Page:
AIS transponders in ships emit information about the vessel's identity, position, speed and bearing. These data are received by the Norwegian Coastal Administration's land based AIS chain, called AIS Norway, consisting of 50 base stations along the coast. AIS signals are also detected by the Norwegian national satellites AISSat-1 and -2, as well as NorSat-1, -2 and -3.
The satellites forward the information to the Norwegian Coastal Administration's ground station in Vardø. Here, the Norwegian Coastal Administration's center for maritime traffic (NORVTS) uses the satellite data to monitor Norwegian waters. Additionally, the Norwegian Coastal Administration share the AIS data with several Norwegian agencies with operational responsibilities at sea.
Detecting radar signals
AIS signals alone may not give a complete view of maritime traffic. Military vessels are not obliged to use AIS, and technical errors, interference, signal manipulation and AIS transponders that have been switched off are possible problem areas.
– The Norwegian maritime authorities have never had a more comprehensive view of the ship traffic in Norwegian waters, around Svalbard, and in the rest of the Arctic, including the Northeast Passage, says Arve Dimmen, Director for navigation technology and maritime services at the Norwegian Coastal Administration (NCA).
AIS data is a key tool for the NCA to monitor and control vessel traffic to increase safety at sea. Our AIS satellittes must be replaced regularly in order to maintain this ability in Norwegian waters in the future. All four other NCA microsatellites in orbit have already surpasses their minimum expected lifespan. This is why NorSat-3 is so important, says Mr. Dimmen.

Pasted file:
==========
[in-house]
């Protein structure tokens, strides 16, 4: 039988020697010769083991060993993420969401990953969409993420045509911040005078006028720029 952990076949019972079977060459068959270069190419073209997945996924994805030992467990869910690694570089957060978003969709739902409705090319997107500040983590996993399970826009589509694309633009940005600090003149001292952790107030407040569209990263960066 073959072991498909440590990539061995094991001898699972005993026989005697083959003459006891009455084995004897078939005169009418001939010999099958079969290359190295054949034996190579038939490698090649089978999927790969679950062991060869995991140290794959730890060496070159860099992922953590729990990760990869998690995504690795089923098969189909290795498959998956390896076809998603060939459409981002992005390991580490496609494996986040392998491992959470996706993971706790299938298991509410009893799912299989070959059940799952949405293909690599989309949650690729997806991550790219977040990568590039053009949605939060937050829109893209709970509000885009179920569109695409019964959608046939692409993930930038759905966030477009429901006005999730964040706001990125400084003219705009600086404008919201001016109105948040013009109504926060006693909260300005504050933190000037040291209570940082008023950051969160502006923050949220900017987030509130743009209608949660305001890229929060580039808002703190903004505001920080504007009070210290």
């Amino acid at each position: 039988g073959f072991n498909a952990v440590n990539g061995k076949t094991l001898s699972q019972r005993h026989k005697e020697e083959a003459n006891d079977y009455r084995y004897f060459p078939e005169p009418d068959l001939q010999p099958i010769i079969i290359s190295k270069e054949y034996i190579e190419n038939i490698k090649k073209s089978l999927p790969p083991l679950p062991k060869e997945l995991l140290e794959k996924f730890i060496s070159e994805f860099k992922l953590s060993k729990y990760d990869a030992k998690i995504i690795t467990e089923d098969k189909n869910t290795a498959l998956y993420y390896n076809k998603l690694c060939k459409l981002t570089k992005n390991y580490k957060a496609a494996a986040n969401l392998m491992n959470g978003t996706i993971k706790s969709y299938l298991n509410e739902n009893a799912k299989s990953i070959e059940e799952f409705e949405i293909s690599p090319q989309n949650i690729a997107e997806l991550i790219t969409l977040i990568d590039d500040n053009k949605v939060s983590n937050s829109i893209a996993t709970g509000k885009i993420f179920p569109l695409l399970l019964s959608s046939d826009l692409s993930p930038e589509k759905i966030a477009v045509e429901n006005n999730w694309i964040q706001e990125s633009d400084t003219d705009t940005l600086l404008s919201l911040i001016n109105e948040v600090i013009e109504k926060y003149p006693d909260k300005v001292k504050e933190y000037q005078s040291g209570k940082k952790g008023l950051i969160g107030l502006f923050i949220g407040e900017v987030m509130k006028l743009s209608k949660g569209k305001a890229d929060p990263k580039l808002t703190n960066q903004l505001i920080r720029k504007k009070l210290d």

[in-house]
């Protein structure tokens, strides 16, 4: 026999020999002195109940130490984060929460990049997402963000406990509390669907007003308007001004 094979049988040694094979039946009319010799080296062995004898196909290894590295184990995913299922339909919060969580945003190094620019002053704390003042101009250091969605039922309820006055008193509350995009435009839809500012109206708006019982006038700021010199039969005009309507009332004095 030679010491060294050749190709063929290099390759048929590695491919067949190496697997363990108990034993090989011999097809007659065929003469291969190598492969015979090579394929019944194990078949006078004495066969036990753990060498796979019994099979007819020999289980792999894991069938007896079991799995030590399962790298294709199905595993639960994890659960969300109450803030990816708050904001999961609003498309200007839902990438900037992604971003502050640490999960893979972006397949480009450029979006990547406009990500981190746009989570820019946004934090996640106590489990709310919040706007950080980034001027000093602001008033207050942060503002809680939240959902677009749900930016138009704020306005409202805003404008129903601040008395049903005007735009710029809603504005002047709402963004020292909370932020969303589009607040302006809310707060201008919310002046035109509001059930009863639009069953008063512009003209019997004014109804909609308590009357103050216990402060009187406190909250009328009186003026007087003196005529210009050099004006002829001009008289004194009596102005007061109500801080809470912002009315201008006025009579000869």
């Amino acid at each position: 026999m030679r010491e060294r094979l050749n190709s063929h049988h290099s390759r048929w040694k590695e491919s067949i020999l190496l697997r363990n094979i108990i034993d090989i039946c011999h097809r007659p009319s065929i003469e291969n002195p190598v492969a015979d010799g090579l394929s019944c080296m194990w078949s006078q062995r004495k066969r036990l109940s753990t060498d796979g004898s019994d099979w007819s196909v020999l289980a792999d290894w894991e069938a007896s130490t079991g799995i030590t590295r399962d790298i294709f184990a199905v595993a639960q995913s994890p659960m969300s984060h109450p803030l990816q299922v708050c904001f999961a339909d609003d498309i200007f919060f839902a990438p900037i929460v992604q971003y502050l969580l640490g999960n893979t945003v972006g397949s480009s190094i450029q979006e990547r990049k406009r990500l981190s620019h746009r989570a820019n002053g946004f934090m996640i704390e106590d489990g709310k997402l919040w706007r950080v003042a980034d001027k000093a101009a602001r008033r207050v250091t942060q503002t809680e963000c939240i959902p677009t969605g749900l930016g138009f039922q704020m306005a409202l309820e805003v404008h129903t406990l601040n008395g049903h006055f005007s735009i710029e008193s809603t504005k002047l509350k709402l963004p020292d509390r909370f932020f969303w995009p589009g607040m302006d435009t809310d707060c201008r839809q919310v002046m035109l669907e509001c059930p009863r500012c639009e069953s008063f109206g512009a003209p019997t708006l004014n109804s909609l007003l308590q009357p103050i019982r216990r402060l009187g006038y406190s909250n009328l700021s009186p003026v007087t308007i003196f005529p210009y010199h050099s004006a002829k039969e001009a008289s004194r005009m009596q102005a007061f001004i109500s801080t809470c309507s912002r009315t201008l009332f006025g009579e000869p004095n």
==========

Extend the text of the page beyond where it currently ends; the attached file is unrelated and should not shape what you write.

Covering all Norwegian waters
Monitoring maritime traffic has many uses. For example: The Norwegian Coastal Administration's center for maritime traffic in Vardø detects and assists ships that experience engine failure along the coast. The Coastal Administration also spots oil pollution from ships.
The NCA shares their AIS data with all Norwegian authorities holding operative responsibilities at sea.
– Sharing our AIS data creates a larger value for Norway as a whole. We are happy to contribute to this, says Mr. Dimmen.
The Norwegian Joint Rescue Coordination Centres need to quickly identify and locate ships in emergency, and nearby ships that can assist with search and rescue. The Norwegian Fisheries Directorate uses maritime surveillance to control fishing activities and detect ships that are transferring catches at sea.
– Norway has been a pioneer in using small satellites to meet important societal needs, particularly in maritime surveillance, says Lene Marthinsen, project manager for satellites at the Norwegian Space Agency.
– Together with UTIAS that developed the satellite bus, we have aimed for a microspace philosophy, which allows for more cost effective and faster development, includes the extensive use of commercial off-the-shelf components, and a somewhat different test regimen than in traditional satellite programmes, Marthinsen adds.
Facts: The Norwegian microsatellites
AISSat-1, Norway's first national microsatellite, was launched on the 12th of July 2010 from India. AISSat-1 weighs 6 kilos and measures 20 x 20 x 20 centimeters.
This satellite was primarily intended as a technology demonstrator to show that it was possible to receive AIS signals in orbit, but the satellite functioned so well that it is today an operational satellite.
The success with AISSat-1 led to the development of a twin satellite, AISSat-2, launched on the 8th of July 2014. A third twin, AISSat-3, was unfortunately lost during a launch from Russia in november 2017.
The NorSat satellites carry advanced AIS receivers, as well as additional payloads:
NorSat-1 carries a Swiss instrument for solar research and a Norwegian Langmuir probe for research on the aurora borealis. NorSat-2 tests VDES – a new international standard for two way communication at sea. Both these satellites were launched on the 14th of July 2017.
All four national Norwegian microsatellites have passed their minimum life expectancy. They will be replaced by new microsatellites that are currently in planning.